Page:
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Re: [TowerTalk] Shack wiring

To: <>, "Pete Smith" <>
Subject: Re: [TowerTalk] Shack wiring
From: "Jim Lux" <>
Date: Mon, 24 Jan 2005 07:17:23 -0800
List-post: <>
----- Original Message -----
From: "Pete Smith" <>
To: <>
Sent: Monday, January 24, 2005 6:19 AM
Subject: [TowerTalk] Shack wiring

> I'm hoping that history has added the subject of shack wiring, both RF and
> AC, to the range for Towertalk -- if others disagree, I apologize.
> My entire shack is on a single 110V circuit (separate 220 for the
> amplifier).  Recently I have begun to get low voltage warnings (104.5
> volts) from my UPS in the morning, and so have put a digital voltmeter on
> the circuit.  With no load except for the computers (2), the UPS and the
> table light, voltage right now is 108.7.  My two radios (on receive) cause
> the voltage to drop about .4 volts.  When the voltage is running low, I
> typically see 104.7 or 104.8 without the radios, so adding them to the
> sets off the UPS.
> Two questions, I guess -- is the voltage drop with loading I describe
> roughly what you'd expect?

Voltages seem a bit low...
Generally, you design for no more than 2% voltage drop at full load on the
branch circuit.
for 120V, 2% is 2.4V.

 If necessary I can dig out the standby power
> requirements for the two radios.  And second, what is the US spec for line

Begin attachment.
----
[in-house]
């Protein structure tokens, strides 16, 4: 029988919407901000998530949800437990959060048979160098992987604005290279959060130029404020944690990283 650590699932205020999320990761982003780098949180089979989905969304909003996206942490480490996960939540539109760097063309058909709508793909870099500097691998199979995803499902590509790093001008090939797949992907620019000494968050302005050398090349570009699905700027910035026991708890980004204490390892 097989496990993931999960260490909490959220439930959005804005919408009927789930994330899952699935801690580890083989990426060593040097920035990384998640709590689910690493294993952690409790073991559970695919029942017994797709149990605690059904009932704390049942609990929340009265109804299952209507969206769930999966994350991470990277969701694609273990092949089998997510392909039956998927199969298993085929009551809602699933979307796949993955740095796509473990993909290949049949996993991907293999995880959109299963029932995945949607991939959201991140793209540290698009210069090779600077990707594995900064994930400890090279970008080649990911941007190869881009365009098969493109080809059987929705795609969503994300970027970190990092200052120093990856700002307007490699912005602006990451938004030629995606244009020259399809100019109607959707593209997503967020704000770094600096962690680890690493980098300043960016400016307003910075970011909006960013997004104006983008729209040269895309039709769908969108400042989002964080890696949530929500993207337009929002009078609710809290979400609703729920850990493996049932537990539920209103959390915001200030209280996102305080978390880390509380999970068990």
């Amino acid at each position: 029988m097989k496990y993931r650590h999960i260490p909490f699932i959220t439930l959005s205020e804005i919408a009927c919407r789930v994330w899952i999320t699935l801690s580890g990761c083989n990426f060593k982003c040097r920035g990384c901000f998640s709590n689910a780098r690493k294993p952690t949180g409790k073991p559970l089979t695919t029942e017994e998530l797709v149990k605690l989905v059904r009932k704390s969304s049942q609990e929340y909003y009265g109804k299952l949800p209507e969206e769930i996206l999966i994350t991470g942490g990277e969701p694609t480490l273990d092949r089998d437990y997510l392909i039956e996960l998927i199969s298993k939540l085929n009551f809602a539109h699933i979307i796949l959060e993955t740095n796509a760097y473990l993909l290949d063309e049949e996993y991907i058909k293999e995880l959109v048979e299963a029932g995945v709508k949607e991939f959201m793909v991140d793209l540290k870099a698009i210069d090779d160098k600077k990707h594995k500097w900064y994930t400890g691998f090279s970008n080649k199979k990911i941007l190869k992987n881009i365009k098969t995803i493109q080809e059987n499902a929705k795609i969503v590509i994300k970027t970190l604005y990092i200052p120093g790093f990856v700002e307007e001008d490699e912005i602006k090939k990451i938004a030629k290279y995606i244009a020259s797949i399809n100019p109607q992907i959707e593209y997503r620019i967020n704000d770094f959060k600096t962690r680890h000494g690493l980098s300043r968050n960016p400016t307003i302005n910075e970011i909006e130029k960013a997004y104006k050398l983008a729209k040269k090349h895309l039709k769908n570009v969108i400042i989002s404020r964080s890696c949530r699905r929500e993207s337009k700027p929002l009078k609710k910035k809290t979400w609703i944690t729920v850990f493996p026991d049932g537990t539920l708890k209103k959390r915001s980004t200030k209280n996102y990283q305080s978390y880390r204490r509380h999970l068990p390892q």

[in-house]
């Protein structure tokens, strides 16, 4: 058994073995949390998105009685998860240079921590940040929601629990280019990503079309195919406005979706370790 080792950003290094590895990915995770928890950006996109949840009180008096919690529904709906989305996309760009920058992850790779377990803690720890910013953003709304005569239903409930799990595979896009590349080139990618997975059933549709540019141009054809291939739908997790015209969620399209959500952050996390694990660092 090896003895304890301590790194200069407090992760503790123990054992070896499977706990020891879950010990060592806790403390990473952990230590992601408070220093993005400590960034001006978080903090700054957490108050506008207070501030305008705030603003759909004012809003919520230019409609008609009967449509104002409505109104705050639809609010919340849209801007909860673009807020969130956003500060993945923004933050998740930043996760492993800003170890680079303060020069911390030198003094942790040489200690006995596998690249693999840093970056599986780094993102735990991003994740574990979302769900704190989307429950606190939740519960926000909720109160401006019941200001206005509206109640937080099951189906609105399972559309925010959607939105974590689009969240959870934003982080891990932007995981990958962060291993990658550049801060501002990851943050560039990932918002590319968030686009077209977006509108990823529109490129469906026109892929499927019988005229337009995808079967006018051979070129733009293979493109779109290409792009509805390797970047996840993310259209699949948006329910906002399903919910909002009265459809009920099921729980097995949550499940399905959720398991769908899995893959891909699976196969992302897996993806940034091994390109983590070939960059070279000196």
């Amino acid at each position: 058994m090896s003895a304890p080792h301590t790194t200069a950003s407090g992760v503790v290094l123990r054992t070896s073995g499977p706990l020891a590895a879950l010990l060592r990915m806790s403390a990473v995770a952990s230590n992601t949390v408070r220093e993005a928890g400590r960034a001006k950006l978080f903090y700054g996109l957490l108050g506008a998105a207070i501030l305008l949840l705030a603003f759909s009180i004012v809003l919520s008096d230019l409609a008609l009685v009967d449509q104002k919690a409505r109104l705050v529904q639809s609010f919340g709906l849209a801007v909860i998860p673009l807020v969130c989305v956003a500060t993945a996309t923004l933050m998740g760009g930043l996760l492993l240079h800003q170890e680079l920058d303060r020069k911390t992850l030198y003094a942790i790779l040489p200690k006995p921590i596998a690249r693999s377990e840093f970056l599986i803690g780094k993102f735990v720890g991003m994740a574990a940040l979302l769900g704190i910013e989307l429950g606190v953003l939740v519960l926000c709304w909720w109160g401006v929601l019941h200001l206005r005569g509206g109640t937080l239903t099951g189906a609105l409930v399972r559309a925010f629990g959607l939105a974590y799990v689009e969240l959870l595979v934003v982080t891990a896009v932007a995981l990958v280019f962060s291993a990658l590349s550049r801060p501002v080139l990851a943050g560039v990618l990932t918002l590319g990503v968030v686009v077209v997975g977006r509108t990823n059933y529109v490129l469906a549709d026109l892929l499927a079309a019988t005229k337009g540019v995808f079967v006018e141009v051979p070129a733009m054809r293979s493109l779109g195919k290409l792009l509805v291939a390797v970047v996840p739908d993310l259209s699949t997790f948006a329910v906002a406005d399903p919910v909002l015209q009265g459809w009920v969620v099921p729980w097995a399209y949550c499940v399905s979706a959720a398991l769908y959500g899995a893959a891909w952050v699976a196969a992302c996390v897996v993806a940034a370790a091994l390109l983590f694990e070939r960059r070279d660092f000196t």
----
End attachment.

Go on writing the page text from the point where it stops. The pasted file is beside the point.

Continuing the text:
> voltage?  The power company is coming out to investigate and I'd like to
> know where I stand.

Spec?  It's whatever is in the tariff your utility has filed with your local
regulatory agency.  Probably 120V +/- 5%, though.  And, that would be at the
service entrance.  Allow the 2% drop and you get down to the 117VAC you see
a lot.  There's also usually a provision for the utility to "brown out" to
reduce load and/or that voltages can drop lower in exceptional
circumstances.  The trend now, though, is for "rotating blackouts" rather
than "brown outs" because brown outs are really, really hard on motorized
things like refrigerators and air conditioners, where the efficiency drops
dramatically as voltage is reduced (because IR losses go up).

There's also a difference between what the tolerance for  your service
entrance (5%), and what equipment is supposed to be designed to work over
(10% or more).

Here's what PG&E has to say about it:

105V, at your outlet, is quite low as a practical matter.



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